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ADI Part 2 – Driving

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  1. Before Starting the Vehicle
    4 Topics
  2. Starting the Vehicle and Moving Away
    5 Topics
  3. MSPSGL Routine, Stopping and Junctions
    16 Topics
  4. Emergency Stop and Manoeuvres
    5 Topics
  5. Awareness, Vulnerable Road Users, Planning and Anticipation
    2 Topics
  6. Independent Driving
    2 Topics
  7. Show Me / Tell Me Questions
    1 Topic
  8. Trainer Notes & Reflective Log Upload Section: Part 2 Practical Sessions
    2 Topics
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Pedestrian crossings:

There are several types of pedestrian crossing and it is your responsibility to understand how they work and how best to deal with them.

Here is a list of crossings a driver may come across:

• Zebra crossing: Give way to anyone that has moved onto the crossing (one foot on). If there is an island in the middle, then each side of the road is a separate crossing. Do not wave people across the road. Do not rev your engine whilst waiting and if at the stop line then apply your handbrake.

 Pelican crossing: The lights are activated when a pedestrian pushes a button on a box on the lights and there will be a set length of time for them to cross. When the red light shows you must stop at the stop line. At a pelican crossing the red light is followed by a flashing amber light. When the flashing amber light shows you must continue to give way to anyone on the crossing although if the crossing is clear you may proceed with caution. When a pelican crossing is straight, then even with a central island it must be treated as one crossing. If it is staggered, then it is treated as two separate crossings.

• Puffin crossing: The lights are activated in the same way as a pelican crossing. The length of time the pedestrian has to cross is determined by sensors on the lights that sense when the crossing has been cleared and so changing the lights back to green to allow the traffic to go. The light sequence seen by the vehicles is the same as at traffic lights.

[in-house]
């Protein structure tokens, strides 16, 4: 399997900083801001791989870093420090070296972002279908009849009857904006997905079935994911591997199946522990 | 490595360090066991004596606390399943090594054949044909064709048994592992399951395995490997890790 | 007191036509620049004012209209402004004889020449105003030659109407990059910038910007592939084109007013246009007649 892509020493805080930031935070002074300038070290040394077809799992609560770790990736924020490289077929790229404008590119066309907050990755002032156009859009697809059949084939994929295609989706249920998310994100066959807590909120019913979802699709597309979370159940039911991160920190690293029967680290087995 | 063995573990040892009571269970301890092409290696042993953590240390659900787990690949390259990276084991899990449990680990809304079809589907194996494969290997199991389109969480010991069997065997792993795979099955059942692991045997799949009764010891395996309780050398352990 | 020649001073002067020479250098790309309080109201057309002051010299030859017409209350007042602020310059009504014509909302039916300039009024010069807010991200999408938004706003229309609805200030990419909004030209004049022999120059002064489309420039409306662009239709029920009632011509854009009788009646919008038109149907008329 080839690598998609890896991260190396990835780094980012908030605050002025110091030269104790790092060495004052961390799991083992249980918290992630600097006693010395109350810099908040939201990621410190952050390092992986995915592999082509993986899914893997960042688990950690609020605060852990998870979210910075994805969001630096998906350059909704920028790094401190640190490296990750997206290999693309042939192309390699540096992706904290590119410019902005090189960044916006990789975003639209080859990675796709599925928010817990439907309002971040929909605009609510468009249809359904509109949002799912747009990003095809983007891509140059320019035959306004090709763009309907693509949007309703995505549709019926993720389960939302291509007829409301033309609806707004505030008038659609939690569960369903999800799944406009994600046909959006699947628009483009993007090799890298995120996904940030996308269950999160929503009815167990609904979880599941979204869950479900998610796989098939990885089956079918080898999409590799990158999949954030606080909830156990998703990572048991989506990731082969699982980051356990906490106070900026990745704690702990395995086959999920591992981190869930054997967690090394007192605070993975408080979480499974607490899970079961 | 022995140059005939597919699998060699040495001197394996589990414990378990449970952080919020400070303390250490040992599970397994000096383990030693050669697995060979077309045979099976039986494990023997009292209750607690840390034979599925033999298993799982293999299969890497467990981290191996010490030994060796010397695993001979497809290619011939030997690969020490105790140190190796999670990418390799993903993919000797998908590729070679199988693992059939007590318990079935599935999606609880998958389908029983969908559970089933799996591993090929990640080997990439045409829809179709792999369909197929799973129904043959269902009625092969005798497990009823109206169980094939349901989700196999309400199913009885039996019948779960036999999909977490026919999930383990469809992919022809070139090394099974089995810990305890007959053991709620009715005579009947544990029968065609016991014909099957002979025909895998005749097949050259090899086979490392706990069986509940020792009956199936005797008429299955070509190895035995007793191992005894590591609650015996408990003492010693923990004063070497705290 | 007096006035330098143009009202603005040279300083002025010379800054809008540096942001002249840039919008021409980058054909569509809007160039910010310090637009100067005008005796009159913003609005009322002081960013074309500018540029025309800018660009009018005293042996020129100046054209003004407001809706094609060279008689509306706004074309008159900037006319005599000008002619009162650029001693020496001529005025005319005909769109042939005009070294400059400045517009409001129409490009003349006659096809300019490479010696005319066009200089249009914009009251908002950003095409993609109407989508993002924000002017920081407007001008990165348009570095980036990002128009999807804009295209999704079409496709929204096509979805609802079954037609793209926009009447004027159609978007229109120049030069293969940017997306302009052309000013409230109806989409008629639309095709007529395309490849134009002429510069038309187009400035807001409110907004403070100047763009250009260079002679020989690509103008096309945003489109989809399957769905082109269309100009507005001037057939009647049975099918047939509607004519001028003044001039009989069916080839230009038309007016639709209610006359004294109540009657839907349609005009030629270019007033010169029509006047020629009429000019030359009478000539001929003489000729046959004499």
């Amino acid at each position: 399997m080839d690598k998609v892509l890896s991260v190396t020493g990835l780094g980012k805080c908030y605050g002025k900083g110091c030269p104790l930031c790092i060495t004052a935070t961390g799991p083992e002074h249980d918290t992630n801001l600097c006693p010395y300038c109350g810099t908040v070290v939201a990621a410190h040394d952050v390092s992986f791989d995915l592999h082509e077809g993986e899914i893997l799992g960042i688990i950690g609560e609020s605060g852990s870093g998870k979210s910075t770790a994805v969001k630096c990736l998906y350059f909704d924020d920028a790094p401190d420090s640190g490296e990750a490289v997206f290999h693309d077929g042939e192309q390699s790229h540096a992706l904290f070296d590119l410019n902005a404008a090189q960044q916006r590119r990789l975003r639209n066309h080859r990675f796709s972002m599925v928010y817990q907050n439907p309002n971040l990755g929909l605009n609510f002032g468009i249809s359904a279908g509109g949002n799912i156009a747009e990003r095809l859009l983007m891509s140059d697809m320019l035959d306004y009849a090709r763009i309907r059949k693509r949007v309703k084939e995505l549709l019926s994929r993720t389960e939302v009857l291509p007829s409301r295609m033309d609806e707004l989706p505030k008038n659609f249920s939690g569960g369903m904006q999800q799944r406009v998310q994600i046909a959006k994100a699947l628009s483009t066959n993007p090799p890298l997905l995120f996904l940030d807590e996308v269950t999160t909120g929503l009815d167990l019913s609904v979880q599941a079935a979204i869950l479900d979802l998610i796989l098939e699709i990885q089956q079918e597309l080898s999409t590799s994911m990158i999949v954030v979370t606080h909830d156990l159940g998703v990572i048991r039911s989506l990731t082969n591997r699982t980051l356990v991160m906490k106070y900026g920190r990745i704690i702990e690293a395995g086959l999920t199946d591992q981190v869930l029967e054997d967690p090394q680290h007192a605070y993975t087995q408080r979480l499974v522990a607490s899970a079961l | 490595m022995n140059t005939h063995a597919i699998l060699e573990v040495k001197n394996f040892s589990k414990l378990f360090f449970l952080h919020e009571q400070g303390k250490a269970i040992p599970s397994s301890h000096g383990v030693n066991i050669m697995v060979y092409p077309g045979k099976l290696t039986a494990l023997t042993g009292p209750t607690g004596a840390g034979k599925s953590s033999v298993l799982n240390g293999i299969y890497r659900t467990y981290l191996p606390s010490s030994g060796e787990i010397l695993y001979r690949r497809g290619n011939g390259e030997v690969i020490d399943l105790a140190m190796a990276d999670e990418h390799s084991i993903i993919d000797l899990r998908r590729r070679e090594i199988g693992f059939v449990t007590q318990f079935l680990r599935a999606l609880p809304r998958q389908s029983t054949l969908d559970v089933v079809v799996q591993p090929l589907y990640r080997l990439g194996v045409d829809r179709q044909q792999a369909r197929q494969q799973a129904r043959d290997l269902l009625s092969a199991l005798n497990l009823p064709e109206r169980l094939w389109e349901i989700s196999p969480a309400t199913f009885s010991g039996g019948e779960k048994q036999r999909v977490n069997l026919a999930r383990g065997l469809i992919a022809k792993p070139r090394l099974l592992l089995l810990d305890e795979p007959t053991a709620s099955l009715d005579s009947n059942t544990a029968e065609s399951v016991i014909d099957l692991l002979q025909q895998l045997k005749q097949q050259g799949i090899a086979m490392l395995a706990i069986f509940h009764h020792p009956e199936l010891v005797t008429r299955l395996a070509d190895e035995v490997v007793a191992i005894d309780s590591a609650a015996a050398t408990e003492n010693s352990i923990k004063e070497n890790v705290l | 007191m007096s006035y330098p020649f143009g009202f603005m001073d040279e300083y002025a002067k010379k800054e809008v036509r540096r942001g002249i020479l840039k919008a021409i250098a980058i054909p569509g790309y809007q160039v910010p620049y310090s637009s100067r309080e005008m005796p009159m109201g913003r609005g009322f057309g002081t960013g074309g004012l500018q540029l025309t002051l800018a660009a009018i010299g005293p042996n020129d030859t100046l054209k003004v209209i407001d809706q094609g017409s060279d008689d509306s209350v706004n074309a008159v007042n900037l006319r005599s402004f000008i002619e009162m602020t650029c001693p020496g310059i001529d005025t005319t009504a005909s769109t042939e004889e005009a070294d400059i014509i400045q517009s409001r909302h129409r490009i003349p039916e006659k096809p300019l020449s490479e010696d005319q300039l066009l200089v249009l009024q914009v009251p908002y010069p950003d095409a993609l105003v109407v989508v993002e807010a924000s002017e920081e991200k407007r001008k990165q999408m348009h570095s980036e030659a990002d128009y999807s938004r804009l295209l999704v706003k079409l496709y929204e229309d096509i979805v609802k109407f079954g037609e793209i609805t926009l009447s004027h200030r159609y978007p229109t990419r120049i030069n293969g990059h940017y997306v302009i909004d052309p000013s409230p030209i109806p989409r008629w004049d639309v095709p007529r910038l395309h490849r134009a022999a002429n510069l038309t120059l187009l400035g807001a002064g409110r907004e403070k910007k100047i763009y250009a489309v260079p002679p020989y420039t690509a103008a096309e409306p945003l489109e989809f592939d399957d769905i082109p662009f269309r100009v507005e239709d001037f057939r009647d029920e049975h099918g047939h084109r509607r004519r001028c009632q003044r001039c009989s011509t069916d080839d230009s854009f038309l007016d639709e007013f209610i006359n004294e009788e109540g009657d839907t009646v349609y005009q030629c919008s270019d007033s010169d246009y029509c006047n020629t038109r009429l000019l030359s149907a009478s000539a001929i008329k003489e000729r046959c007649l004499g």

• Toucan crossing: The lights are activated in the same way as a pelican crossing. Toucan crossings are used by both pedestrians and cyclists. The light sequence seen by the vehicles is the same as at traffic lights.

• Equestrian crossing: The lights are activated in the same way as a pelican crossing although the box will be very much higher for the horse rider to reach. These crossings may be alongside those for pedestrians and cyclists. The light sequence seen by the vehicles is the same as at traffic lights.

• School crossing patrols: You must obey any signals given by the police officer, traffic warden or school patrol warden with a stop sign. If asked to stop then leave plenty of room for people to cross. Look out for any warning signs or signals telling you of any pedestrian crossings coming up that may be obscured from view. Approaching a Pedestrian Crossing

Markings:

  • On approach to pedestrian crossings you will see white zigzag markings on the road. You must not park or overtake another vehicle within these markings.
  • When approaching a pedestrian crossing you should look for any pedestrians on the pavement within the zigzag markings walking towards the crossing. Anticipating when someone may want to cross will make it easier to give way.
  • Beyond the white stop / give way line are two rows of metal studs to show the area in which the pedestrians must cross. You must never stop in this area. If in a queue for example, you must never enter onto a pedestrian crossing unless you can clear it on the other side (just as you would a yellow box junction).

The approach:

Look well ahead to identify pedestrian crossings early and look for any pedestrians near the crossing. Use the MSM routine and bring your speed down. Never accelerate towards a pedestrian crossing.

Remember your brake lights cannot be seen by the pedestrians on the crossing so if you’re the lead vehicle an arm signal may be required to let them know you’re slowing down.

Moving off:

Only move off when the crossing is clear, even if the lights indicate you can go.

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